Today: June 19, 2024

The US Ambassador to Ethiopia Ervin J. Massinga’s Speech on FANO Militia: A Quick Analysis

May 17, 2024

By: Abe Lema

On May 15, United States Ambassador to Ethiopia Ervin J. Massinga made his first visit to the American Gibbi in Addis Ababa and delivered a policy address on human rights and national dialogue. The Ambassador highlighted key aspects of U.S. policy toward human rights and emphasized the imperative to protect human dignity and pursue peace through dialogue rather than violence. Addressing specific regions within Ethiopia and those governing Ethiopia, he urged genuine efforts for peace and reconciliation. In particular, he stated:

“To those fighting in Amhara, to those that call themselves the Fano, please know that your rejection of dialogue does not serve you well. As in other parts of Ethiopia, it is innocent civilians who are suffering as a result of the continued fighting. Many in Amhara are passionate that their cause is just – if so, you should make those arguments through dialogue and not violence.”

The policy speech by the U.S. Ambassador to Ethiopia specifically addressing the FANO militia would have significant implications, considering the complex political and security dynamics in Ethiopia. Here are potential implications:

Renaming and Terminology:

While the Ambassador acknowledges the Oromo Liberation Army (OLA) by its preferred name, unlike the Ethiopian government’s term “Shene,” he does not use the official name “FANO” but refers to them as fighters. This deliberate choice may have been influenced by government narratives about the FANO militia.

Rejection of Dialogue:

The U.S. has not previously called for dialogue between the Prosperity Party (PP) and FANO, unless the Ambassador is referencing the pseudo-dialogue efforts recently announced by the PP’s Dialogue Commission. The speech may lead to prejudice and misjudgment of FANO’s struggle for justice and equality. The Ambassador’s speech unequivocally condemns FANO as a perpetrator of violence and implicitly acknowledges the destructive measures of the PP on civilians. This could wrongly portray the PP as advocates of peace and reconciliation while ignoring their brutal actions on the ground.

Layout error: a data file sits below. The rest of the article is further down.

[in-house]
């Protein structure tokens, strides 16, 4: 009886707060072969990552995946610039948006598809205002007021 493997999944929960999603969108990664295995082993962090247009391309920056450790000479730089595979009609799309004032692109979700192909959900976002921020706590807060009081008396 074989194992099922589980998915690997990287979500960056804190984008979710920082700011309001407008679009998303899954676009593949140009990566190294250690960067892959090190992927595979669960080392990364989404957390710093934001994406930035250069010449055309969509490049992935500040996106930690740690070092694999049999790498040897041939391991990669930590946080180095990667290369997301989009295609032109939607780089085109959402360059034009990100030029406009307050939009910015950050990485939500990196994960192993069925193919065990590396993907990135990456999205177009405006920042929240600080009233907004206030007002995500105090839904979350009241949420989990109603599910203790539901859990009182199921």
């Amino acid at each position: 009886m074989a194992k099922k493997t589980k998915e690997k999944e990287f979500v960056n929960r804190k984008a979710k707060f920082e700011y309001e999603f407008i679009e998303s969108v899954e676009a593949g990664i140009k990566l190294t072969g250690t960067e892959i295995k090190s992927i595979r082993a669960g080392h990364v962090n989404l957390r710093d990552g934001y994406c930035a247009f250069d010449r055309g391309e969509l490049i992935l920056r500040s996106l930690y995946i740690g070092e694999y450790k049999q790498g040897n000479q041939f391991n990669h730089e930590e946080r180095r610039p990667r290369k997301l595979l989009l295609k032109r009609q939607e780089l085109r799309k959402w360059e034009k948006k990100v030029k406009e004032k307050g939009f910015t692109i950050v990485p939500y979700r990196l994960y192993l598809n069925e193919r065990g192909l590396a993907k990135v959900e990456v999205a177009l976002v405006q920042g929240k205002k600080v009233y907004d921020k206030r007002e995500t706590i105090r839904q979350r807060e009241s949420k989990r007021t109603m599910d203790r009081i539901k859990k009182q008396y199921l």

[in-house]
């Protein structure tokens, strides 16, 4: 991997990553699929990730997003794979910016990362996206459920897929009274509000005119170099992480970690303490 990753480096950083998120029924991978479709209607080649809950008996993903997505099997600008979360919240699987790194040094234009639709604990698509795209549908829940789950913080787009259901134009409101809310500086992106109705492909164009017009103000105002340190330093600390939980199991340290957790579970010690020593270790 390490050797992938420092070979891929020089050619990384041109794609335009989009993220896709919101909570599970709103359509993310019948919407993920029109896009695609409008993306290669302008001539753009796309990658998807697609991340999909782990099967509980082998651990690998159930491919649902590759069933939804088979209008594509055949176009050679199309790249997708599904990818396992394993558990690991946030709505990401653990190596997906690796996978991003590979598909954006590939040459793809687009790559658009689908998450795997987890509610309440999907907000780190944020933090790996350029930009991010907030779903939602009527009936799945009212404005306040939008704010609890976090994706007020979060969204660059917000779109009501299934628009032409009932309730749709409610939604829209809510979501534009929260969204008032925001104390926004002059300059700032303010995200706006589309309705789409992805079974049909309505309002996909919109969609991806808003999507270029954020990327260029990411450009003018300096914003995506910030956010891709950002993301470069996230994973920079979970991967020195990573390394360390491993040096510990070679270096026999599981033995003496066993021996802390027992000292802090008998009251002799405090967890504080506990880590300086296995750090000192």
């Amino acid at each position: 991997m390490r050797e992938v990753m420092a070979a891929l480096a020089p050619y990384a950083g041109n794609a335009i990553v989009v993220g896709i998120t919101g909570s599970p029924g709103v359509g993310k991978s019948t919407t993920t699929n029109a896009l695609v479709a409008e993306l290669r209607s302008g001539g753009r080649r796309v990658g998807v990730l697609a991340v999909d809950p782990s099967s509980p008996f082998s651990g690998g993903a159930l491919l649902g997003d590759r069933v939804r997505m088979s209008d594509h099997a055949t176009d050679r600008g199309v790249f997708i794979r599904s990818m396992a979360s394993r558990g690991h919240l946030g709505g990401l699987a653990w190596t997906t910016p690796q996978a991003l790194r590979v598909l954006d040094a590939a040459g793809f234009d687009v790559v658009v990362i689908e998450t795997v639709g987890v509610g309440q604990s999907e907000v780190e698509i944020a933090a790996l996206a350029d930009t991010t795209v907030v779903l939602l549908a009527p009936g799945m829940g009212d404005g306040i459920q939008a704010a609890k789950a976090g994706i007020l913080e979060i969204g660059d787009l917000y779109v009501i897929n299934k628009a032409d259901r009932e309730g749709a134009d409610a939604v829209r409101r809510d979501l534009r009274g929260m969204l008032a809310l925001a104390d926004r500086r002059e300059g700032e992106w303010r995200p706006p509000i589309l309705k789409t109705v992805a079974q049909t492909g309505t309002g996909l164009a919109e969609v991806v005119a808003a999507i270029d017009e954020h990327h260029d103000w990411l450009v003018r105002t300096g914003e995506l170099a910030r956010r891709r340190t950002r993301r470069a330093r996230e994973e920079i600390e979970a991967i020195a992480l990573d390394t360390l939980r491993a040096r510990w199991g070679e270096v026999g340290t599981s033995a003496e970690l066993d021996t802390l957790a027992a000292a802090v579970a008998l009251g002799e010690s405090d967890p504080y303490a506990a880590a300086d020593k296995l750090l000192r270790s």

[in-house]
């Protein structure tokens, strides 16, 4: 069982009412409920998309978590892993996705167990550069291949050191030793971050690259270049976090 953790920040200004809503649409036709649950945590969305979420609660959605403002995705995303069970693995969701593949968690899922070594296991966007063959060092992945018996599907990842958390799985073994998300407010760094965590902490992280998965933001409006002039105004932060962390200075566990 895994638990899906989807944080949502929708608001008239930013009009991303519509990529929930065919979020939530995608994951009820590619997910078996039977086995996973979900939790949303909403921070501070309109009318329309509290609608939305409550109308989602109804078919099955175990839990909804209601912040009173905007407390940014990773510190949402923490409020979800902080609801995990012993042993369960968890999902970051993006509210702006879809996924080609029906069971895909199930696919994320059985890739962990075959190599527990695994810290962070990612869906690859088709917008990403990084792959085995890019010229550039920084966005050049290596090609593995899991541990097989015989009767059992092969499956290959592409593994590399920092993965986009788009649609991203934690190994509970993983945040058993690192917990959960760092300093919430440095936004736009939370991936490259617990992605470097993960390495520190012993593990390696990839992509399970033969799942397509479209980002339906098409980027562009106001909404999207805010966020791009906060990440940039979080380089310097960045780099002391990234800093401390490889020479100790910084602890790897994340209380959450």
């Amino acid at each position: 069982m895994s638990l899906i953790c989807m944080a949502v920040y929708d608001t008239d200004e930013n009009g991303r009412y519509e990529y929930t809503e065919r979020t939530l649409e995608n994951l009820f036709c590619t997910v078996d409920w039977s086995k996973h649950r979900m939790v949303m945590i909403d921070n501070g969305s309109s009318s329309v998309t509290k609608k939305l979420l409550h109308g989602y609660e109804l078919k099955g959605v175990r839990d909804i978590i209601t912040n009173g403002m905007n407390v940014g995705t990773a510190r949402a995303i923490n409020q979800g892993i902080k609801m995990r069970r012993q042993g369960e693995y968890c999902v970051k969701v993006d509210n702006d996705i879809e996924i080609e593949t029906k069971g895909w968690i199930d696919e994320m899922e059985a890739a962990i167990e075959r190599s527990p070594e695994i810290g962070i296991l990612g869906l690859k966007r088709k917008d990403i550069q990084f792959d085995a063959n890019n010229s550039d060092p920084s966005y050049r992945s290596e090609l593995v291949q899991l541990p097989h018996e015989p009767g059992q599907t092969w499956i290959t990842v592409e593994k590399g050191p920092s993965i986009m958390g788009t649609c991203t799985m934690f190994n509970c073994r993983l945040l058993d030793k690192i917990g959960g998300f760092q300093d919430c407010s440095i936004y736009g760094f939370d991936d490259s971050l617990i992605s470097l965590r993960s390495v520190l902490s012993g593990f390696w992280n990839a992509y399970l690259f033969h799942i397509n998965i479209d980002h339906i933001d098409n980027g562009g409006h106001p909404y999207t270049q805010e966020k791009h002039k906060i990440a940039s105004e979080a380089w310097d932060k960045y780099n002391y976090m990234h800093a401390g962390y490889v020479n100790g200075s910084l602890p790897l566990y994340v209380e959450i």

Internal Politics:

Addressing the FANO militia as an obstacle to the peace process could impact internal politics in Ethiopia. Depending on the stance taken by the Ambassador, it could be perceived as interference in Ethiopia’s internal affairs or as a legitimate expression of concern regarding human rights and security issues. The speech may influence public opinion and shape political discourse within Ethiopia.

Security Situation:

Highlighting concerns about the FANO militia’s involvement in armed struggle as violence could exacerbate security concerns in Ethiopia. It may embolden the Ethiopian government to persist in its actions under the guise of maintaining law and order in regions where the militia operates, potentially leading to further human rights abuses.

International Perception:

The speech could shape international perceptions of FANO’s struggle. Depending on the Ambassador’s remarks, it may affect how FANO is viewed by the international community, including other governments, multilateral organizations, and human rights groups.

Just Causes: